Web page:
I'm sure its been said. I'm sure its penned in other people's beautiful penmanship. But the world and your opportunities in it are related to spatial proximity, and I may have never dwelled on this statement, or tried it on as one of my mantras if it hadn't been for seeing Angela's work.
Angela is kind of elusive, hella beautiful, the kind of person who actually makes me laugh out loud. I love people that make me laugh. She's someone I feel connected to in the sense that she keeps it light and uses humor possibly as means to soothe other feelings that accompany any creative person sharing their work with the world. She's sweet. I love people that aren't afraid to be sweet. It doesn't make you any less important. She has what appears to be raw talent, a gift that she has & has honed with not just discipline, but curiosity. I love people that act on curiosity. She's a self taught calligrapher who is making a full-time living writing things for people. If that's not its own kind of magic, I don't know what is. I love people that make you believe in them. And I 100% believe in Angela and her work.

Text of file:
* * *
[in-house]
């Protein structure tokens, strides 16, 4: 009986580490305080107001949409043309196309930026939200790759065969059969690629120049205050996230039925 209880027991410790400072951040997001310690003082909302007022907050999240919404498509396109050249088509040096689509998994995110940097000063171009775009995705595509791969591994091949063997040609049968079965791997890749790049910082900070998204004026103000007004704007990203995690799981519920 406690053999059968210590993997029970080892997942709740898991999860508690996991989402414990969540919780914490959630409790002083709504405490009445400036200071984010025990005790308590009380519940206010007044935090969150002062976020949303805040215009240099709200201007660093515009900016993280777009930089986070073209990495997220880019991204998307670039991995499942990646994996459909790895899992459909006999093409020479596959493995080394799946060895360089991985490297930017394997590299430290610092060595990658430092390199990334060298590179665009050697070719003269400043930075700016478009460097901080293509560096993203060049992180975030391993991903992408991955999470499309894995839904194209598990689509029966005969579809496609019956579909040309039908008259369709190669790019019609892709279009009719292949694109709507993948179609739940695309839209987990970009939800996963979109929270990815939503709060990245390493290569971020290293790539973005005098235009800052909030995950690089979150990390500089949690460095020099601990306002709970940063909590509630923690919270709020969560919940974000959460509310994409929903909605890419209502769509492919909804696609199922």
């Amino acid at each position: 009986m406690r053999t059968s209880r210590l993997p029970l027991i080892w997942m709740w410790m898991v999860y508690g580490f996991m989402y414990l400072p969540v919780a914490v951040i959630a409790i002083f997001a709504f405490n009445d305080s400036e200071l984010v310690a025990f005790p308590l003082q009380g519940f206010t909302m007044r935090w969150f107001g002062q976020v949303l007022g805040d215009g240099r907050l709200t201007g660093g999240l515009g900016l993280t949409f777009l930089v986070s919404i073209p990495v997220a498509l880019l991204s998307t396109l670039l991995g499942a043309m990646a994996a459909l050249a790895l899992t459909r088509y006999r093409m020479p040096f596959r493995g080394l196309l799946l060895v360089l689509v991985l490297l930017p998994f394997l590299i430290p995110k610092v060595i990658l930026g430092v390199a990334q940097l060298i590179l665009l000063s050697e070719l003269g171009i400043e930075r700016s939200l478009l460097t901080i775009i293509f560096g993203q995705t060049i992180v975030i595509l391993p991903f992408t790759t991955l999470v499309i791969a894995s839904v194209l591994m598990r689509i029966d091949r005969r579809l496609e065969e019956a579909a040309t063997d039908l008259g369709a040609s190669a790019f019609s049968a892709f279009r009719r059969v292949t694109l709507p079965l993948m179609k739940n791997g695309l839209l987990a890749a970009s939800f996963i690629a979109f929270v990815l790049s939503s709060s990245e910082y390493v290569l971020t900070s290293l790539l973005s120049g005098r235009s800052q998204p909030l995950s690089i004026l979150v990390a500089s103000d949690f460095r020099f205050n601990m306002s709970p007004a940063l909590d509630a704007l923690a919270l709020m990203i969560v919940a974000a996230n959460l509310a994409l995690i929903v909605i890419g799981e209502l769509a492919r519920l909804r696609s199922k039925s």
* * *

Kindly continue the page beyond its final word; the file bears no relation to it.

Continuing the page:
So sit back and get cozy. We talk about how wrong I was about Seattle, and what it really feels like leaving your corporate job. We talk about how if you aren't following Cassie Tackett on Insta you're missing out on anywhere from 3- 12 laughs a day. We talk about Angela's potential as an ASMR YouTube star, and how she wrote in one of my favorite fonts of all time, Game of Thrones.
Creativity takes courage. And I'm so glad people recognized in Angela what she maybe didn't see in herself. That's how it always works, right?
With Angela Kaufman of Plume & Proper
Photo credit: Blair Lim Photography
You moved from Seattle to Southeast Michigan. So I take it you're not too into sunshine?